Back To CourseHigh School Biology: Tutoring Solution
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Enzymes are proteins that act as catalysts within living cells. Catalysts increase the rate at which chemical reactions occur without being consumed or permanently altered themselves. A chemical reaction is a process that converts one or more substances (known as reagents, reactants, or substrates) to another type of substance (the product). As a catalyst, an enzyme can facilitate the same chemical reaction over and over again.
Like all proteins, enzymes are composed of one or more long chains of interconnected amino acids. Each enzyme possesses a unique sequence of amino acids that causes it to fold into a characteristic shape. An enzyme's amino acid sequence is determined by a specific gene in the cell's nucleus. This ensures that each copy of the enzyme is the same as all others.
On the surface of each enzyme is a special cleft called the active site, which provides a place where reagents can 'meet' and interact. Much like a lock and its key, an enzyme's active site will only accommodate certain reagents, and only one type of chemical reaction can be catalyzed by a given enzyme.
For example, during the manufacture of hemoglobin (the oxygen-carrying pigment in your red blood cells), a single atom of iron must be inserted into the center of the molecule to make it functional. An enzyme called ferrochelatase brings the reagents (iron and the empty molecule) together, catalyzes their union, and releases an iron-containing molecule. This is the only reaction catalyzed by ferrochelatase. Keep in mind that enzymes can combine reagents (as in the synthesis of hemoglobin), they can split a single reagent into multiple products, or they can simply transform a single reagent into a single product that looks different from the original reagent.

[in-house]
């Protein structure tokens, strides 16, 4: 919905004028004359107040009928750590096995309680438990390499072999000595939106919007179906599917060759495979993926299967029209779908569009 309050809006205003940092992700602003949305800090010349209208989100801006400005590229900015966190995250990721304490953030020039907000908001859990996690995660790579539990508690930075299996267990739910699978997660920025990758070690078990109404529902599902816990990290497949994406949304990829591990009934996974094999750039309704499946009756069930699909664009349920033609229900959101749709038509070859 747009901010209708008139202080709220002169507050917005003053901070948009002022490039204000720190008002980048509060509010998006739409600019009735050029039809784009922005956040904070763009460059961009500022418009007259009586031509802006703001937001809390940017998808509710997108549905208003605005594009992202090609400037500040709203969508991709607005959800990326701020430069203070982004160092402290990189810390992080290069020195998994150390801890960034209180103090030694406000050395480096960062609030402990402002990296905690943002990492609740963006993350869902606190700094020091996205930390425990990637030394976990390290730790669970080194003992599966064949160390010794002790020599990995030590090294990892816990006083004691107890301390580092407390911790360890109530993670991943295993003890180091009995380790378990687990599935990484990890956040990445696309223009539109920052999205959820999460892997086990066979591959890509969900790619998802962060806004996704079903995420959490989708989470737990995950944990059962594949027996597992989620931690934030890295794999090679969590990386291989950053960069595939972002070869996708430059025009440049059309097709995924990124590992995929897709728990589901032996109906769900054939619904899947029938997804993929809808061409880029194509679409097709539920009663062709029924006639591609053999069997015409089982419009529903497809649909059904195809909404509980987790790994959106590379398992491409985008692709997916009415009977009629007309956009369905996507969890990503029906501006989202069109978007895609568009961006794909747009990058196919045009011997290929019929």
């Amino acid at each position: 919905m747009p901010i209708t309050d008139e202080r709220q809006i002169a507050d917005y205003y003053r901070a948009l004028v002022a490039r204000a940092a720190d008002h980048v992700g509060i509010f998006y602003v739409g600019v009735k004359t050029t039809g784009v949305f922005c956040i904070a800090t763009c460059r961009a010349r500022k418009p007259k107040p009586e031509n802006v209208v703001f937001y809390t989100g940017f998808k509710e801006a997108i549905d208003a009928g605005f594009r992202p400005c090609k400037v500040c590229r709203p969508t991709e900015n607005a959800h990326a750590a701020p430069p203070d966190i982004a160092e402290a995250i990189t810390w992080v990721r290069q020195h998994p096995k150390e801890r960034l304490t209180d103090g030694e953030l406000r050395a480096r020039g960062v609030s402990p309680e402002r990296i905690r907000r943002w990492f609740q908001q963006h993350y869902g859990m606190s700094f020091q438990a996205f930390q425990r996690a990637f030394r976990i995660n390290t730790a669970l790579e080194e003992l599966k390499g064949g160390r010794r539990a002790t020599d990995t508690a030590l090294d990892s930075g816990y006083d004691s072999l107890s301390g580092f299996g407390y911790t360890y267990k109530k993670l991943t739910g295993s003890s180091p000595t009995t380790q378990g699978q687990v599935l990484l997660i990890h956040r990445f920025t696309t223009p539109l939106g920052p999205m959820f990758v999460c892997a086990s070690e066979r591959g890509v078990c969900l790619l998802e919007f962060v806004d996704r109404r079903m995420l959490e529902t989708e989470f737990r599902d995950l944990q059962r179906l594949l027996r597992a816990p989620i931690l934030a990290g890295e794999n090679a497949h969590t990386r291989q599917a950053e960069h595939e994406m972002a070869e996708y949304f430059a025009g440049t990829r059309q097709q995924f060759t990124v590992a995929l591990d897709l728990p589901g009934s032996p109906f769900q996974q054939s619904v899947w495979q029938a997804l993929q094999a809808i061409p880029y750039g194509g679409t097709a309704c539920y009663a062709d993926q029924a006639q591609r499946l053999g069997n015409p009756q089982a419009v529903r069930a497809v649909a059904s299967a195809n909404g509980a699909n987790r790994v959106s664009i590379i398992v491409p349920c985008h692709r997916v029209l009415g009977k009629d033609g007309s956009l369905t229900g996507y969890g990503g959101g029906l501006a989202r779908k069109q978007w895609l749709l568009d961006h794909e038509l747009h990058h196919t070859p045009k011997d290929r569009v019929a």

When reagents enter an enzyme's active site, the enzyme undergoes a temporary change in shape that encourages interaction between the reagents. Upon completion of the chemical reaction, a specific product is released from the active site, the enzyme resumes its original conformation, and the reaction can begin again with new reagents.
Many enzymes are incorporated into metabolic pathways. A metabolic pathway is a series of chemical reactions that transform one or more reagents into an end-product that's needed by the cell. The enzymes in a metabolic pathway--much like people passing a pail of water along a bucket brigade--move a reagent along until the end-product is produced. A metabolic pathway can be quite short, or it can have many steps and multiple enzymes. The metabolic pathway that converts tryptophan (an amino acid found in dietary protein) to serotonin (a chemical that's necessary for normal brain function) is only two steps long.
In order to function, many enzymes require the help of cofactors or coenzymes. Cofactors are often metal ions, such as zinc, copper, iron, or magnesium. Magnesium, one of the most common cofactors, activates hundreds of enzymes, including those that manufacture DNA and many that help metabolize carbohydrates.
Many coenzymes are derived from vitamins. In fact, one of the main reasons you need vitamins in your diet is to supply the raw material for essential coenzymes. For example, vitamin C is needed by the enzyme that produces collagen and builds healthy skin, a coenzyme derived from vitamin B12 is necessary for synthesizing the insulation around your nerve cells, and a vitamin B6-based coenzyme is vital for producing serotonin.